Jane Slayre: The Literary Classic with a Blood-Sucking Twist

Jane Slayre: The Literary Classic with a Blood-Sucking Twist

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Jane Slayre: The Literary Classic with a Blood-Sucking Twist by Charlotte Bronte, Sherri Browning Erwin


A timeless tale of love, devotion . . . and the undead.

Jane Slayre, our plucky demon-slaying heroine, a courageous orphan who spurns the detestable vampyre kin who raised her, sets out on the advice of her ghostly uncle to hone her skills as the fearless slayer she’s meant to be. When she takes a job as a governess at a country estate, she falls head-over-heels for her new master, Mr. Rochester, only to discover he’s hiding a violent werewolf in the attic—in the form of his first wife. Can a menagerie of bloodthirsty, flesh-eating, savage creatures-of-the-night keep a swashbuckling nineteenth-century lady from the gentleman she intends to marry? Vampyres, zombies, and werewolves transform Charlotte Brontë’s unforgettable masterpiece into an eerie paranormal adventure that will delight and terrify.

Featuring a Gallery Books Readers Guide

Product Details

ISBN-13: 9781439191187
Publisher: Gallery Books
Publication date: 04/13/2010
Edition description: Original
Pages: 396
Sales rank: 575,292
Product dimensions: 5.20(w) x 8.20(h) x 1.40(d)

About the Author

A graduate of Mount Holyoke College, Sherri lives in Western Massachusetts with her nearly-perfect husband, and their charming actor son, amazing violinist daughter, a crafty corgi (Pembroke Welsh), and a very special pug. She has written historical romance for Dell under the name Sherri Browning and contemporary romance for Kensington under the name Sherri Erwin.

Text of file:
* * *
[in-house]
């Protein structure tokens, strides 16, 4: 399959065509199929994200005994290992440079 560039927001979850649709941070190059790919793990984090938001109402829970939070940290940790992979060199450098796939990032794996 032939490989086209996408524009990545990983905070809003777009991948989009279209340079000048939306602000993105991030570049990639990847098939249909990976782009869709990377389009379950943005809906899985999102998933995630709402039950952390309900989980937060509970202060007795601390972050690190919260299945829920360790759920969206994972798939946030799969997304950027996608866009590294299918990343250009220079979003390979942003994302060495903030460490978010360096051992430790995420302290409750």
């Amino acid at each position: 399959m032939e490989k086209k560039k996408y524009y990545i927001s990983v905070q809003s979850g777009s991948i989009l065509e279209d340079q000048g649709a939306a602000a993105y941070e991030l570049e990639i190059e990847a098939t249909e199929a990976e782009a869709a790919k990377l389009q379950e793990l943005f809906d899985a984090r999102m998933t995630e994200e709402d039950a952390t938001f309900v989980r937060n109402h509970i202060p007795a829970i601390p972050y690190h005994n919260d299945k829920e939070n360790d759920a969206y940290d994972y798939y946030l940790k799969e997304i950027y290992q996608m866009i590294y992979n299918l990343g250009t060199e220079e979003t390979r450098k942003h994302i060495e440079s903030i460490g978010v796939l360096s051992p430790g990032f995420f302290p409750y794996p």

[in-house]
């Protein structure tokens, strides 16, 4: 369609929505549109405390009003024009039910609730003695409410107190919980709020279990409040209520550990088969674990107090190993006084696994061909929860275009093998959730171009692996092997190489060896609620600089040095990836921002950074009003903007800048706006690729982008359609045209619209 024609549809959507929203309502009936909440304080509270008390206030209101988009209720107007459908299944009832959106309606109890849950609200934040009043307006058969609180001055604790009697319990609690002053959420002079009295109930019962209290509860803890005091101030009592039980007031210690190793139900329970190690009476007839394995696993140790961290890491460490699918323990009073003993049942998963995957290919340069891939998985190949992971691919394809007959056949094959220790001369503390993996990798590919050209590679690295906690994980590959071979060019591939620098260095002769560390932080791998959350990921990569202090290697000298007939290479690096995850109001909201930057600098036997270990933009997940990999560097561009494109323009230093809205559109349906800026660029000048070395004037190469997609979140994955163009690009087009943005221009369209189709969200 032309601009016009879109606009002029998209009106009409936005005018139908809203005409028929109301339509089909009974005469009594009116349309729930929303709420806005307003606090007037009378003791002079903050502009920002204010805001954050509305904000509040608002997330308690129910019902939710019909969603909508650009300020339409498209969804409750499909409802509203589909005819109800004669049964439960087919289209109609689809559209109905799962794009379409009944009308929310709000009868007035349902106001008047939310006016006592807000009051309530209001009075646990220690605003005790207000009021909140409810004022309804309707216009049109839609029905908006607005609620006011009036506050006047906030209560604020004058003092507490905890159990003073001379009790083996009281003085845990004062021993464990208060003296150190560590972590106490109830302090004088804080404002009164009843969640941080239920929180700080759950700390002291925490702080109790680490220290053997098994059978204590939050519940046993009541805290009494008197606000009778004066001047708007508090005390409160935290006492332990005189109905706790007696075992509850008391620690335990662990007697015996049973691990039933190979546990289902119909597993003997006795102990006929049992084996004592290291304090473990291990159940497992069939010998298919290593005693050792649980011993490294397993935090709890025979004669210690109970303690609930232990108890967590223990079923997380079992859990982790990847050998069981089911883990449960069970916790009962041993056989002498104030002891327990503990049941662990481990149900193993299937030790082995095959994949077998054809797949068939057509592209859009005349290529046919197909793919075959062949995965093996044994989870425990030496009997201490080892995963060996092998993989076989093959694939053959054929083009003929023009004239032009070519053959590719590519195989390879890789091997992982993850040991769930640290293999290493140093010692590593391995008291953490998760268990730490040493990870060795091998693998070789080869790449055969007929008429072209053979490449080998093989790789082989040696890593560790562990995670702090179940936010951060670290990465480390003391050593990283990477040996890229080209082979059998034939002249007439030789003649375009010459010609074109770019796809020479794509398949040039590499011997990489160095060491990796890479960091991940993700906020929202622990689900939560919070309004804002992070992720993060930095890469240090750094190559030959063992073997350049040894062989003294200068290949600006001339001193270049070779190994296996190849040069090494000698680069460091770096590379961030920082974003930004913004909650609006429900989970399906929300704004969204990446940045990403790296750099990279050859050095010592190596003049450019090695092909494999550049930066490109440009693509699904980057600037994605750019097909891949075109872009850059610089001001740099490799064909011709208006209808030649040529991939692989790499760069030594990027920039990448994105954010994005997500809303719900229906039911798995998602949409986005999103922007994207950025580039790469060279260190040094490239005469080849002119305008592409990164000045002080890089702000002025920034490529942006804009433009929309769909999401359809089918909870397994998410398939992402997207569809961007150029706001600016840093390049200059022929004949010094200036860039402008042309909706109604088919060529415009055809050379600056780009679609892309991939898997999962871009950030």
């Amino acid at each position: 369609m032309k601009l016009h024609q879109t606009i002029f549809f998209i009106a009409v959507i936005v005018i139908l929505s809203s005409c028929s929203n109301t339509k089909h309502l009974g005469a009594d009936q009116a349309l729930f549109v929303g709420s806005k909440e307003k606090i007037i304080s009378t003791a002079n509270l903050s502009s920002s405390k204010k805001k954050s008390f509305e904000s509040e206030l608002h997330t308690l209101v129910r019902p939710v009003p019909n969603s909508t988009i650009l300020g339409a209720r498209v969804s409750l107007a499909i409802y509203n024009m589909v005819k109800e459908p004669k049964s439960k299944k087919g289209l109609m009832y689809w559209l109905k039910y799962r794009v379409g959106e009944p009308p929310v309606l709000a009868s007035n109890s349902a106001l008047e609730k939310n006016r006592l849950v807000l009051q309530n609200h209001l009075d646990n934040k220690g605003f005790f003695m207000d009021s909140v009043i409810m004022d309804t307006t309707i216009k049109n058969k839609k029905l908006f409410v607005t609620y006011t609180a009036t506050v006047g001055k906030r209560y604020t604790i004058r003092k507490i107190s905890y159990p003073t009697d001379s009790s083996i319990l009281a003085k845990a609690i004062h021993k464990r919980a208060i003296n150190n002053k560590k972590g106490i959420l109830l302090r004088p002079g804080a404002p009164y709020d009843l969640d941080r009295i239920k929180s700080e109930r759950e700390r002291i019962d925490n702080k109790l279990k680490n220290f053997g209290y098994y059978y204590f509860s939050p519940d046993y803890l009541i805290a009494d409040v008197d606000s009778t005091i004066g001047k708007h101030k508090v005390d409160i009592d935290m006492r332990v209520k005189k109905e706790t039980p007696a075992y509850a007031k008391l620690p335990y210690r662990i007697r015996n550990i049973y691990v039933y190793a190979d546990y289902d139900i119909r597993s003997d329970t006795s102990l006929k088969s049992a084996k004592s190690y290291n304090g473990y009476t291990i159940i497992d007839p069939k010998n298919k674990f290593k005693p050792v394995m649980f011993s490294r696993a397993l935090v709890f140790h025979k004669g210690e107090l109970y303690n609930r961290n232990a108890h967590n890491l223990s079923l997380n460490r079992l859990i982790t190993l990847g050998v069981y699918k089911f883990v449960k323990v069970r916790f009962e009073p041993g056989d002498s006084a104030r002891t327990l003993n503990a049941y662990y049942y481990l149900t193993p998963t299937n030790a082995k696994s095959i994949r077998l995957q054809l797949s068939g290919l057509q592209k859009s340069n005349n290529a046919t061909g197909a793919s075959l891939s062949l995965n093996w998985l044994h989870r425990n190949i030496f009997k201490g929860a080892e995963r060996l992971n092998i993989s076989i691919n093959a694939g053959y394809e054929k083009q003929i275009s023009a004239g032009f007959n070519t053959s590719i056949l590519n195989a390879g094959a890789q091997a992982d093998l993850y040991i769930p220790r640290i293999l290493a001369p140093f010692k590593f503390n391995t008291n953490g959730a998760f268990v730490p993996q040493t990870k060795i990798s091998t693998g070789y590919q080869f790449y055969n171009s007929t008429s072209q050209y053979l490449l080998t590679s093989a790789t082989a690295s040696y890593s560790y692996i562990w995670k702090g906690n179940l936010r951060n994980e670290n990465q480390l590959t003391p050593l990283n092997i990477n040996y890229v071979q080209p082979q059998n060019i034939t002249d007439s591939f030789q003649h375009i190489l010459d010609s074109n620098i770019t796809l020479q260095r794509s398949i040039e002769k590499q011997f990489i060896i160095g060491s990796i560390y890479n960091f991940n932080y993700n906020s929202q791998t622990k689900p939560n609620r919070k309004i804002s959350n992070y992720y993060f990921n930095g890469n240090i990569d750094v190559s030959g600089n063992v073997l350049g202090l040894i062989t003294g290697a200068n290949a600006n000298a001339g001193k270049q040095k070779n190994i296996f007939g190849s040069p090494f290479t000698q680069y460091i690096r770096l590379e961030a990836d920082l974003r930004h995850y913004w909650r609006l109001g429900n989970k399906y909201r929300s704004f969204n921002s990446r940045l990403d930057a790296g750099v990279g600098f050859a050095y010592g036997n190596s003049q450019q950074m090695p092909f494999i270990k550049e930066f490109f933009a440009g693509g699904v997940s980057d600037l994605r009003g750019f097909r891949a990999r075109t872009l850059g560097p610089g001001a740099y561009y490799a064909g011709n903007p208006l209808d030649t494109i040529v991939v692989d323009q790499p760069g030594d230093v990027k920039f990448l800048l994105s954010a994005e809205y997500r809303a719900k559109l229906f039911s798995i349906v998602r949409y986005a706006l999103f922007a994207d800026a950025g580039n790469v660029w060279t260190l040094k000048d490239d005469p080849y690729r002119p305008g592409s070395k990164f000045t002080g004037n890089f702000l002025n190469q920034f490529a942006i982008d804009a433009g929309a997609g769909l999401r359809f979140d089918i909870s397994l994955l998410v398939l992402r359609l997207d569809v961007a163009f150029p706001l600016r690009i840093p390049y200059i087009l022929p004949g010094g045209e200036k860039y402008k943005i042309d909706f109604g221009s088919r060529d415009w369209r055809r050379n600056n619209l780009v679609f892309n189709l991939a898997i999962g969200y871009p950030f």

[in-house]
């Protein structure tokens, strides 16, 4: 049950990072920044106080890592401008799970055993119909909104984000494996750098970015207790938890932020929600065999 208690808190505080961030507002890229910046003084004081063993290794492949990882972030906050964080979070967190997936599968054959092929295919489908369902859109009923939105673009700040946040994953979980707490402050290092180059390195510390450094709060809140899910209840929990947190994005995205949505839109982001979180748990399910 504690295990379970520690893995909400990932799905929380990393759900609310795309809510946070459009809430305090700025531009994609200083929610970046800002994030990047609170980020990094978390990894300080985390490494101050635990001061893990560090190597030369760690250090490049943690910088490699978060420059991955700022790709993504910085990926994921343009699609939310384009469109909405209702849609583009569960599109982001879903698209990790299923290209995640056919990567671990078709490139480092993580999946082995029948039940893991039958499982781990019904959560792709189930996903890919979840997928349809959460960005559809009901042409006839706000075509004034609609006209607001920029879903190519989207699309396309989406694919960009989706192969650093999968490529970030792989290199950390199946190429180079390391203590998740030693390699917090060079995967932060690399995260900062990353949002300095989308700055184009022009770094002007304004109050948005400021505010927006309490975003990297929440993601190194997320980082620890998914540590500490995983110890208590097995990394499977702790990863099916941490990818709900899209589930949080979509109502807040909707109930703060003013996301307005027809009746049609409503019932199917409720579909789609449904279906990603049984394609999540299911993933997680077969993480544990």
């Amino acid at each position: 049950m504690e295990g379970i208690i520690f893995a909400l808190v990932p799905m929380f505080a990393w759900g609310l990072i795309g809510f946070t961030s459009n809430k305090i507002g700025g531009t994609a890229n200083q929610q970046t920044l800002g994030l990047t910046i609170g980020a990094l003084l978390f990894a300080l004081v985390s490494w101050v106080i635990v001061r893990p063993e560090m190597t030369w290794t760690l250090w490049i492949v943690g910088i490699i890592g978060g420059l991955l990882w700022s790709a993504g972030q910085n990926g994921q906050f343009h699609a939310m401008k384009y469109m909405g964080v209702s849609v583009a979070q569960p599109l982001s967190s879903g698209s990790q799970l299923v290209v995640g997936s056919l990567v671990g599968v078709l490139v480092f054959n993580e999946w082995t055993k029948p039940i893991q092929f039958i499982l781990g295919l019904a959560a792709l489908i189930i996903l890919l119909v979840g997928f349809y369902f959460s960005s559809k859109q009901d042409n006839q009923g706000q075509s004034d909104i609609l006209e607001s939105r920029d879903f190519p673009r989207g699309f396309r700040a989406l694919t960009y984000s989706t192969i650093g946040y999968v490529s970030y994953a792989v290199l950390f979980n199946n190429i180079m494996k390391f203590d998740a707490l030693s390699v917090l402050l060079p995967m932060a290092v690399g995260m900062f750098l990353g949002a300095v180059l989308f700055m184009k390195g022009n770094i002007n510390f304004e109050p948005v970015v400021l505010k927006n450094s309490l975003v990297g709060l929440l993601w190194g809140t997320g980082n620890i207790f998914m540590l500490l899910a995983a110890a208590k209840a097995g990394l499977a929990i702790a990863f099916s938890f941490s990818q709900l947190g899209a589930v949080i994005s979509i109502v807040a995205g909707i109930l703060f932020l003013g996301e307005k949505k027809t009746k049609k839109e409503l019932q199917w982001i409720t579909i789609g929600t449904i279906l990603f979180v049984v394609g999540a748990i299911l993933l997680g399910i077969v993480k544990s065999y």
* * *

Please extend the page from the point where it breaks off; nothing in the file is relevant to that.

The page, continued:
Date of Birth:

April 21, 1816

Date of Death:

March 31, 1855

Place of Birth:

Thornton, Yorkshire, England

Place of Death:

Haworth, West Yorkshire, England


Clergy Daughters' School at Cowan Bridge in Lancashire; Miss Wooler's School at Roe Head

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Jane Slayre 4.1 out of 5 based on 0 ratings. 49 reviews.
Anonymous More than 1 year ago
I have always been a fan of both the classics and paranormal fiction, but I wasn't sure how I was going to feel about them mashed together. Jane Slayre made up my mind for me. I love it! Sherrie Browning Erwin stays true to the writing style of the original, but skillfully works in an edgy paranormal flair. (*Literary Purists, avert your eyes*) The paranormal elements actually make some of the Jane Slayre scenes more entertaining to read than the originals! This book has the same great characters and timeless romance, but with added entertainment value. You can't go wrong. I highly recommend this book to anyone. And Literary Purists: it just might convince you, too.